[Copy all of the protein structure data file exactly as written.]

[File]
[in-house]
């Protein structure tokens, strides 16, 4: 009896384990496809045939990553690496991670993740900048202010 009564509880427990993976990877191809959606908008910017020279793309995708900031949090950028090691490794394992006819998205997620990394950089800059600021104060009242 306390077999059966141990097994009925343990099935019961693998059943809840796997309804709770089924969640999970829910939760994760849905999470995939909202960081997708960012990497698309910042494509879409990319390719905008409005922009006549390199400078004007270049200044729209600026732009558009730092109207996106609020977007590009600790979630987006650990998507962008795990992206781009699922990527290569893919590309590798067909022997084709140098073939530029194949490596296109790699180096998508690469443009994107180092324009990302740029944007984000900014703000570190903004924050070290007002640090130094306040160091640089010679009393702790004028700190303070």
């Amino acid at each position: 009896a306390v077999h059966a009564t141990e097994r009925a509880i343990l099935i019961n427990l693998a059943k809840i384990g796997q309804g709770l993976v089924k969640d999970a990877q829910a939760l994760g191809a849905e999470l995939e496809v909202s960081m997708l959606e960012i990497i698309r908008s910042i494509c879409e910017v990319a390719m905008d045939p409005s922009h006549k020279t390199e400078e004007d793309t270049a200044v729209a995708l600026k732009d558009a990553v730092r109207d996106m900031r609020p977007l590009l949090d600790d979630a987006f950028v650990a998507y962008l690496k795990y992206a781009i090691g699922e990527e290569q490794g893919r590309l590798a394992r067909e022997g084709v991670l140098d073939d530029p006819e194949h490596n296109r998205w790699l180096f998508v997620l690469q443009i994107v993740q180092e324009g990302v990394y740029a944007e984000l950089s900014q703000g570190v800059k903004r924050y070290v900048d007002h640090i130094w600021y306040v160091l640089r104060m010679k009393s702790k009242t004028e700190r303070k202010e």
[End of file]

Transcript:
[in-house]
């Protein structure tokens, strides 16, 4: 009896384990496809045939990553690496991670993740900048202010 009564509880427990993976990877191809959606908008910017020279793309995708900031949090950028090691490794394992006819998205997620990394950089800059600021104060009242 306390077999059966141990097994009925343990099935019961693998059943809840796997309804709770089924969640999970829910939760994760849905999470995939909202960081997708960012990497698309910042494509879409990319390719905008409005922009006549390199400078004007270049200044729209600026732009558009730092109207996106609020977007590009600790979630987006650990998507962008795990992206781009699922990527290569893919590309590798067909022997084709140098073939530029194949490596296109790699180096998508690469443009994107180092324009990302740029944007984000900014703000570190903004924050070290007002640090130094306040160091640089010679009393702790004028700190303070």
């Amino acid at each position: 009896a306390v077999h059966a009564t141990e097994r009925a509880i343990l099935i019961n427990l693998a059943k809840i384990g796997q309804g709770l993976v089924k969640d999970a990877q829910a939760l994760g191809a849905e999470l995939e496809v909202s960081m997708l959606e960012i990497i698309r908008s910042i494509c879409e910017v990319a390719m905008d045939p409005s922009h006549k020279t390199e400078e004007d793309t270049a200044v729209a995708l600026k732009d558009a990553v730092r109207d996106m900031r609020p977007l590009l949090d600790d979630a987006f950028v650990a998507y962008l690496k795990y992206a781009i090691g699922e990527e290569q490794g893919r590309l590798a394992r067909e022997g084709v991670l140098d073939d530029p006819e194949h490596n296109r998205w790699l180096f998508v997620l690469q443009i994107v993740q180092e324009g990302v990394y740029a944007e984000l950089s900014q703000g570190v800059k903004r924050y070290v900048d007002h640090i130094w600021y306040v160091l640089r104060m010679k009393s702790k009242t004028e700190r303070k202010e």